Technically, Vasan Bala’s Monica, O My Darling, which is streaming on Netflix, is an adaptation of a novel by bestselling Japanese novelist Keigo Higashino. Yet its treatment is so distinctive, you can’t imagine it anywhere but in the director’s cinematic universe. The Huma Qureshi - Rajkummar Rao starrer has Bala’s trademark style, which we first saw in Mard Ko Dard Nahin Hota (2018). Full of quirk and hat-tips to Indian cinema and Hollywood, Monica, O My Darling is a treat for cinephiles — and somewhere in the middle of all the easter eggs is a murder mystery.
You must have had a vision for Monica, O My Darling. Did the film meet your expectations?
Yes, and everyone let me also, which is a privilege. I have no regrets but if you ask me to make it again, I’ll make a hundred different choices. But this is a film that is completely me and, in that sense, has been untampered.
Were there elements you wanted in the movie that were non-negotiable?
No, there’s nothing like those. It’s the overall vision, it’s not ki mujhe yeh location chahiye, mujhe yeh dress chahiye (I can’t do without this location, I require this costume). It’s never about the specifics, it’s the overall vision of what you’re trying to achieve. I think you have to be very stubborn about it. Other than that, filmmaking is hardcore logistics. A lot of things will be in your favour and many things won’t. You’ll have to keep manoeuvring around what is available and what is not. But overall, the tone, character arcs, the stereotypes you’re trying to break, the genre tropes you want to subvert — those constituted my vision.
What were the stereotypes that you were intending to break?
It’s not so pointed. It’s more in the philosophical realm rather than a bullet point/PowerPoint thing. It is not that engineered, it is more of ‘feel’, and vision is also a feel, which is beyond a to-do list.
Is there a particular reason why the movie is set in Pune?
Because it is Sriram Raghavan’s birthplace, and because he also sets all his films in Pune…Pune noir. It was a tribute to him, in reverence to him, that we wanted it in no other place but Pune.
In the movie, it almost seems like the murderer wants recognition but is not receiving it.
In fact, it’s the opposite. It’s a murderer who is a ninja, who feels he’s God because he’s invisible. He’s like…I’m so down the food chain that you never look at me and now I can become God by killing anyone. So it’s ulta (the opposite) actually. He wanted to be seen, but no one saw him and still, nobody sees him. So he thinks he is God… and the fact that he can get away with anything.
What was it like working with Sukant Goel, who plays Gaurav More?
Sukant is an incredible actor. His stage plays are legendary. I came to know first about Sukant when Anurag Kashyap told me that he was going to be casting him in a series that he was supposed to be making a while ago. Then, I have seen his work here and there. When I met Sukant, I knew this is a very astute actor who is completely committed to his craft and just a great guy to work with. He’s an amazing personality, very well-read.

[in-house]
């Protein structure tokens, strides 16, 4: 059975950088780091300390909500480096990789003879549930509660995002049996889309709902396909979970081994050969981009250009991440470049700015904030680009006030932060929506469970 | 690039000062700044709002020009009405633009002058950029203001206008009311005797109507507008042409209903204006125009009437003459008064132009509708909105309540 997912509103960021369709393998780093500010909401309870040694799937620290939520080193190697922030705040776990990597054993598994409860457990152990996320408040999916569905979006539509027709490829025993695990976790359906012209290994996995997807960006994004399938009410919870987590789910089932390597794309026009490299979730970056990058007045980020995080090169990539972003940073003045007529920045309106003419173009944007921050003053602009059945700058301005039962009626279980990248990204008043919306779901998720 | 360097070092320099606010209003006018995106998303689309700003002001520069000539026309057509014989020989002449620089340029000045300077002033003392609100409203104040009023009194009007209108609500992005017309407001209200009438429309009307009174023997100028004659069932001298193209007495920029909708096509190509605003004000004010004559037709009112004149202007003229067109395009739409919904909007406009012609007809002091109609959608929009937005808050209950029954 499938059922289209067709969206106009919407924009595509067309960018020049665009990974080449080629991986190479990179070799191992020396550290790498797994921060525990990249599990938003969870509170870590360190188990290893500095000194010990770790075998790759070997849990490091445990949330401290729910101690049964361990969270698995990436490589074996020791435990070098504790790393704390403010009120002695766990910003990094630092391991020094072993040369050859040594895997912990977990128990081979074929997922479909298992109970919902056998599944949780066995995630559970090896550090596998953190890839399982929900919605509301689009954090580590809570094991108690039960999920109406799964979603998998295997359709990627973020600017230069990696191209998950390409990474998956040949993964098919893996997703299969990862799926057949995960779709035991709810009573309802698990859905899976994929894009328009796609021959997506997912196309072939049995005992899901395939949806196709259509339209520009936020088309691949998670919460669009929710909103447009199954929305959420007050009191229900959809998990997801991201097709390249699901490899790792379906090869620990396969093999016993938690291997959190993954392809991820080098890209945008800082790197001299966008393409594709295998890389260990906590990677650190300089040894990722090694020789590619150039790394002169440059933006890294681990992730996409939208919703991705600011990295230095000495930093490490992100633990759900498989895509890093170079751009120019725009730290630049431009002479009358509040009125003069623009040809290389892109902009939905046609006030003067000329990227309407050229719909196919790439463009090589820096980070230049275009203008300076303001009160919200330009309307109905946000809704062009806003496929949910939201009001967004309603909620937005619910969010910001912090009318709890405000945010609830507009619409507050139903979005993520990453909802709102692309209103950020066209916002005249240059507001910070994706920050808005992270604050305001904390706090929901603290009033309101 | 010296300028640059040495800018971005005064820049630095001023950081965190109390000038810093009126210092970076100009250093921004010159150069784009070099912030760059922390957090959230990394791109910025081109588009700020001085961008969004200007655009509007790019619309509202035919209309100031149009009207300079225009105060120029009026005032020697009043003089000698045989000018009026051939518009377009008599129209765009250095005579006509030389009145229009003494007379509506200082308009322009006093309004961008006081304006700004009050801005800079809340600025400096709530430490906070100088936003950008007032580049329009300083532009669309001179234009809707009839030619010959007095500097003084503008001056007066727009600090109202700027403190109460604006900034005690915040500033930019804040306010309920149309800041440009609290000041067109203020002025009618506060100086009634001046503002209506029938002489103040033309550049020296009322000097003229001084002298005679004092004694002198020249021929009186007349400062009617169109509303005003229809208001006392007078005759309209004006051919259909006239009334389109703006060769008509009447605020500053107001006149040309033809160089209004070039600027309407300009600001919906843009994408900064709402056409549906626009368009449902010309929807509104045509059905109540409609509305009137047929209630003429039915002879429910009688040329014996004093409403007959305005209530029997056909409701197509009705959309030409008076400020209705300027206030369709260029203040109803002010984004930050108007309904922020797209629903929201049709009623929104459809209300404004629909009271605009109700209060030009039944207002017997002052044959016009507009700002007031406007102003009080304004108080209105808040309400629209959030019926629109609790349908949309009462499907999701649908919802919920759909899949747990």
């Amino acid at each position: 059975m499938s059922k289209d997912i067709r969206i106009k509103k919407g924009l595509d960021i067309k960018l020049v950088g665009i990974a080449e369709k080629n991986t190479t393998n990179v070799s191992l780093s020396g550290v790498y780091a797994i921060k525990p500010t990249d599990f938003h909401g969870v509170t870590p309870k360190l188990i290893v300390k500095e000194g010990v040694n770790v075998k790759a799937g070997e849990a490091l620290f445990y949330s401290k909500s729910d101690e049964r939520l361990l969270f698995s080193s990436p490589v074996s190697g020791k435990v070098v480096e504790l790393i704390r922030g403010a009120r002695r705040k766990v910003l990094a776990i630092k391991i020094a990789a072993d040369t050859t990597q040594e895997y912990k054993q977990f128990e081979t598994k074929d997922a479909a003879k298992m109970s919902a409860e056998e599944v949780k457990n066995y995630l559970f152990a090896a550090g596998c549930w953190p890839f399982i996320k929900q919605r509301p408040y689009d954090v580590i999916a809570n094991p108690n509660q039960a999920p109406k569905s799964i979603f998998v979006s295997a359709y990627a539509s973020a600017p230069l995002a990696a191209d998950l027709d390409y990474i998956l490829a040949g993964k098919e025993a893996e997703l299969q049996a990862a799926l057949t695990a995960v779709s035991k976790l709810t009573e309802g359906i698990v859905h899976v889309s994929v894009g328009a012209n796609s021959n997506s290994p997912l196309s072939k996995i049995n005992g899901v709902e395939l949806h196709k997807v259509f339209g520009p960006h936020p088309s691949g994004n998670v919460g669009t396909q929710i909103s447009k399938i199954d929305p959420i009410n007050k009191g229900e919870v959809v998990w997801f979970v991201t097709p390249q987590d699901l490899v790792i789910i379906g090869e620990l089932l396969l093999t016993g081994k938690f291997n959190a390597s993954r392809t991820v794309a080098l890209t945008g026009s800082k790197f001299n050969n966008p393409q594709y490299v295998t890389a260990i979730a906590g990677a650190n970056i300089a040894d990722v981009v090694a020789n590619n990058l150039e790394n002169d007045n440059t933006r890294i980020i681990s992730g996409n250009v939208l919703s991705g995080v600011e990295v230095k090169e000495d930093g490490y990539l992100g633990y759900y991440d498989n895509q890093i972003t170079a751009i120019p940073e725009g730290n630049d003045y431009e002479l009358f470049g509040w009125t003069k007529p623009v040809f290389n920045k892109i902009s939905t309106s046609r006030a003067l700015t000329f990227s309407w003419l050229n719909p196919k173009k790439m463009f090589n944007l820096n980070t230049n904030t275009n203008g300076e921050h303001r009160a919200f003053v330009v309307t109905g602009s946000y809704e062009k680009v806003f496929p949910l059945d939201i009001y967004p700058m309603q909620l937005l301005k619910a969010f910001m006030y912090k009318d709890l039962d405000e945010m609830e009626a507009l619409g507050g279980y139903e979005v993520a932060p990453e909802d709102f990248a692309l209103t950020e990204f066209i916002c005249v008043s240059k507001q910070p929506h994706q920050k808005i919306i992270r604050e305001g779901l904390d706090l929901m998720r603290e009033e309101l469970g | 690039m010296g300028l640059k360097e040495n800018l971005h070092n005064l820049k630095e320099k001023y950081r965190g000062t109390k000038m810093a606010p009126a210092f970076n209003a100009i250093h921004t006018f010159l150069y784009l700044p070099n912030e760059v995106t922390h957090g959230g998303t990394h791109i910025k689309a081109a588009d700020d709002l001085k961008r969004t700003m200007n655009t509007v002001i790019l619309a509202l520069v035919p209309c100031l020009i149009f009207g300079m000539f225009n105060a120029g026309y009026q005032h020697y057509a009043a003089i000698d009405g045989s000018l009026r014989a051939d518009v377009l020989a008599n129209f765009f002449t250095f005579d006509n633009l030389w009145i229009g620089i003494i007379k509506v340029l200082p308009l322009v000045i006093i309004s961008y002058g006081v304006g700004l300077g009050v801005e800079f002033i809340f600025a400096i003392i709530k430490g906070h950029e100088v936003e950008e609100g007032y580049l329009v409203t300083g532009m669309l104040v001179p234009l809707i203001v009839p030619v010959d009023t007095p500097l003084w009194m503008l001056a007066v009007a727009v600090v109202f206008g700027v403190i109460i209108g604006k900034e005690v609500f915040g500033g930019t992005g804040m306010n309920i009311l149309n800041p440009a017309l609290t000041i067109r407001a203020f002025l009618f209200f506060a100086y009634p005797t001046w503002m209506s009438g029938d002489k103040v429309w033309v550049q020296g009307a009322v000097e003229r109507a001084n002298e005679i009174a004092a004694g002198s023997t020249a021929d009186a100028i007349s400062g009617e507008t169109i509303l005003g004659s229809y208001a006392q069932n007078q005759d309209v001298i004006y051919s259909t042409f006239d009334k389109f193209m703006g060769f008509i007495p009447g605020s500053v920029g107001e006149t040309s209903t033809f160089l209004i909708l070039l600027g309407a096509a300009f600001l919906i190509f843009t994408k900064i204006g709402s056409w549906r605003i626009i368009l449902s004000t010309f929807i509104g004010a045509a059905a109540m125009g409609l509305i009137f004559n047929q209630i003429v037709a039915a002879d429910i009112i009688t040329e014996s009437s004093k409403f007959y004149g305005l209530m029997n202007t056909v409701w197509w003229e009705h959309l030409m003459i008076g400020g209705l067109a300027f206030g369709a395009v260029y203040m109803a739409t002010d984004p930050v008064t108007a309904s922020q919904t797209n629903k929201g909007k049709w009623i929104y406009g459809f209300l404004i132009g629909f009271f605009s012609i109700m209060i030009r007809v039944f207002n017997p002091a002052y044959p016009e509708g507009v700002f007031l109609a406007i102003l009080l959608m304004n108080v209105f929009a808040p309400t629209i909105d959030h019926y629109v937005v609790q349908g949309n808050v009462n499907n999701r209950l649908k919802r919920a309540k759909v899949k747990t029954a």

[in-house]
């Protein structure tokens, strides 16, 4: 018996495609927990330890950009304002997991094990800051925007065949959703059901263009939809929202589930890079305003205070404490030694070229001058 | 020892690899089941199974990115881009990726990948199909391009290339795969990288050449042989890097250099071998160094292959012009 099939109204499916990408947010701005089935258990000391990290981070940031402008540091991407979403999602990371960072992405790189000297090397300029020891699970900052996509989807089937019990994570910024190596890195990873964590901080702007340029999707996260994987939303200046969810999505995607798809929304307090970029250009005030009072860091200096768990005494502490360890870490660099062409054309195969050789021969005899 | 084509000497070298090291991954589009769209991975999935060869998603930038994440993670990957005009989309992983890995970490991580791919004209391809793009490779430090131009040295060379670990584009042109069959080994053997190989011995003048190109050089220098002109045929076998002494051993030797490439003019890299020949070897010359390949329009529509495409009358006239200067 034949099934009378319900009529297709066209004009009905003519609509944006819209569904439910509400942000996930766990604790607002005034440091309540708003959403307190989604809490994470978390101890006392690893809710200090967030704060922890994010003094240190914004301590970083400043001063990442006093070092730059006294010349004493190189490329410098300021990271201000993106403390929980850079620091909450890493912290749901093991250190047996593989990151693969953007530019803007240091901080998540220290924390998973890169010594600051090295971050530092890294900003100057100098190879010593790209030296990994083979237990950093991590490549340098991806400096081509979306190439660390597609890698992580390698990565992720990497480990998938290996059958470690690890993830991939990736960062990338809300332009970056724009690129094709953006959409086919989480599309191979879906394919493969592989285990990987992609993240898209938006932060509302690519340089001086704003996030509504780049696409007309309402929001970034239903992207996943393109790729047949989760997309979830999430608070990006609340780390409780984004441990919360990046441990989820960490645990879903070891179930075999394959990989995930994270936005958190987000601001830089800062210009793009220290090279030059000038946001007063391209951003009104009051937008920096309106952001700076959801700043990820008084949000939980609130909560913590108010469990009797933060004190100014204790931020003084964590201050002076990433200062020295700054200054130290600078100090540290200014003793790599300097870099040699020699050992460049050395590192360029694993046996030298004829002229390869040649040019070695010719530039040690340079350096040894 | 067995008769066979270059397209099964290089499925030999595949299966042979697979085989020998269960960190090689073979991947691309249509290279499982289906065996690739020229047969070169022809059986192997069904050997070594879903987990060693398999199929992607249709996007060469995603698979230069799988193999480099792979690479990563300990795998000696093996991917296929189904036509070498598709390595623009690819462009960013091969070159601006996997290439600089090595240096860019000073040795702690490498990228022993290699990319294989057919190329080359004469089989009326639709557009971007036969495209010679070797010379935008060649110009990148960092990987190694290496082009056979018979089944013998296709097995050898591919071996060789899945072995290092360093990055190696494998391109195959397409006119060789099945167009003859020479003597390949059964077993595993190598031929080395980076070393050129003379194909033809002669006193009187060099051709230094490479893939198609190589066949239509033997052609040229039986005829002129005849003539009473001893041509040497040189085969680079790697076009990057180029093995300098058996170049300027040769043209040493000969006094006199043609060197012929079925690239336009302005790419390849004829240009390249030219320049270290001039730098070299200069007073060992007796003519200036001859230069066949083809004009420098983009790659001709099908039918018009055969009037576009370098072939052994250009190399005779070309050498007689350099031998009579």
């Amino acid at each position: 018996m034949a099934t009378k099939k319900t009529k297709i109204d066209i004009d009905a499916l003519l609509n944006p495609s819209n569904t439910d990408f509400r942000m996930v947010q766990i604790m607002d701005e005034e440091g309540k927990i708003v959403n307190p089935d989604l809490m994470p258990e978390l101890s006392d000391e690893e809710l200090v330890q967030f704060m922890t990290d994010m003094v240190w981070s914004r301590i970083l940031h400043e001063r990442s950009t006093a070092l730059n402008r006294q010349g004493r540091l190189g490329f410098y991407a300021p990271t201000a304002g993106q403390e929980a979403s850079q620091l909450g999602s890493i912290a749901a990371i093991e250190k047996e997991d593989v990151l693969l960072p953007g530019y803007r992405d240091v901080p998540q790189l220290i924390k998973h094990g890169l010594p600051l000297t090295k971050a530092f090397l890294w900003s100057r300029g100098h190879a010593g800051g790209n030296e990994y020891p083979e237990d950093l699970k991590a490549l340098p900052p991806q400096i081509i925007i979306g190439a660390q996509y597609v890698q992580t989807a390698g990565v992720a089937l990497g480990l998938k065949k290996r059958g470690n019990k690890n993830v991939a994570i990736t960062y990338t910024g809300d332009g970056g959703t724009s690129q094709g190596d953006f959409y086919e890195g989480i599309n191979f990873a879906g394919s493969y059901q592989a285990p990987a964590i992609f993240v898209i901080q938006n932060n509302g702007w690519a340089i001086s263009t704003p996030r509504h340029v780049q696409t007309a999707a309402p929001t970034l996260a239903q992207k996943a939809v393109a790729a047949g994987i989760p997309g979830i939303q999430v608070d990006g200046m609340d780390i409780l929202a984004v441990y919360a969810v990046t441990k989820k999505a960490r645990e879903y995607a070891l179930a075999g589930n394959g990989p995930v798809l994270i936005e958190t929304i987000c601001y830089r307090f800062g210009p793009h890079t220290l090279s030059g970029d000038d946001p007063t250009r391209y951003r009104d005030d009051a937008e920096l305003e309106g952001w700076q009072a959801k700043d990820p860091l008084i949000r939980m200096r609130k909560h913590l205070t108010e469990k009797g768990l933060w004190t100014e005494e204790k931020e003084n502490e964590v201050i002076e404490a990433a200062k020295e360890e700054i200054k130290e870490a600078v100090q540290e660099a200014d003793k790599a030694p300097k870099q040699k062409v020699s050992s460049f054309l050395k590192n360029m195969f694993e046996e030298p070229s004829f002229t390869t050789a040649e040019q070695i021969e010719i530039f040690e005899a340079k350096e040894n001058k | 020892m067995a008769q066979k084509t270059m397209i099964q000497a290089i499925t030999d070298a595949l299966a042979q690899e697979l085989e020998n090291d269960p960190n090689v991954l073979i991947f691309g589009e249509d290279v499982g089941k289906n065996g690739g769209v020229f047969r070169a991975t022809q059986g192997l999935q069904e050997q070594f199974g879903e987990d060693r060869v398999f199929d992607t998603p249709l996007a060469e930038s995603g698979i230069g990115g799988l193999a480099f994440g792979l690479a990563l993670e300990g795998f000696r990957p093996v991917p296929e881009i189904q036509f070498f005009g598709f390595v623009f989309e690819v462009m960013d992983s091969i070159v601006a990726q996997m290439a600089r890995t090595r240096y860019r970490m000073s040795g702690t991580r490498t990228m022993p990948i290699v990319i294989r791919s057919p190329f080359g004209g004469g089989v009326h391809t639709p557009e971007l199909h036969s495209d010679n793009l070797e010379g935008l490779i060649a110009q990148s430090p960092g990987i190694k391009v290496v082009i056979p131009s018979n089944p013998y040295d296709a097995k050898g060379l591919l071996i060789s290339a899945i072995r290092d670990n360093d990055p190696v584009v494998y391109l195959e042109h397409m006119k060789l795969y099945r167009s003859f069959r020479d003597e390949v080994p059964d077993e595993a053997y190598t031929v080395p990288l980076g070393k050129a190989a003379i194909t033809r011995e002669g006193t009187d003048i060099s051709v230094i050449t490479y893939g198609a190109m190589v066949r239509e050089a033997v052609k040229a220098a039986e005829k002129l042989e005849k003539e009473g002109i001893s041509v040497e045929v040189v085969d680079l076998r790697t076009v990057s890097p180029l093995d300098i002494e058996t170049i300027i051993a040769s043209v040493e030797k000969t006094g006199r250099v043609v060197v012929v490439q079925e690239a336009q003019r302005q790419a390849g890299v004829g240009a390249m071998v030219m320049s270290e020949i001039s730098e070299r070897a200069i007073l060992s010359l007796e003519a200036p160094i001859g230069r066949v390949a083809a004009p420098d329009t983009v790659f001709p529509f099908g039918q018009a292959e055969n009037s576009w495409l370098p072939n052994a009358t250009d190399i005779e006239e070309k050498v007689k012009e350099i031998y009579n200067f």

Young Jayant recites a poem in Marathi. What is the story behind that?
This thought came while shooting, I wanted to cut away to a young Jayant doing something, but I didn’t want the cliche Jayant being scared of the dark. I think what was scary to us when we were children, was preparing something for an audience. That is a moment I wanted to get into. I was discussing this with Swapnil (Sonawane), my DOP [director of photography]. I said I needed a Marathi poem, so he called Nipun Dharmadhikari, who suggested ‘Fakt Ladh Mhana’ by Kusumagraj. [In the scene] we’ve acknowledged the poet, we’ve started it as a recital on stage so you get the context.
Why did you want to include a snake as a predator?
It just felt like an interesting addition and the way the snake is and the way the robot is… the robot is also like a snake. It coils around you and it retracts itself, so it just felt like something slithery, slimy…can be a ninja as well. It’s also a silent killer. It seemed like a very lethal addition to showcasing how people are to each other when they are overcome with greed and can’t see beyond themselves.
The ‘Above all, Radhika Apte’ in the opening credits was amusing. What’s the reason behind that?
In the olden days, this is how they used to credit people. There was always an ‘Above all, Pran’, so we followed that, I wanted the credits to have that flavour. Who else than ‘Above all, Radhika Apte’?
What else were you harking back to in Monica O My Darling?
It’s the entire childhood. You pick nuances and sounds from there. The idea is that cinema is time immemorial. We feel that we are the only people making cinema, or this generation is making cinema. Cinema has been there since its birth and people have done everything… tried all kinds of camera tricks way back in the 1920s. We’re not special really. We probably have the advantage of technology, creativity was always there. The idea is to be a humble student of cinema. What I can do is tap into myself and be true to it.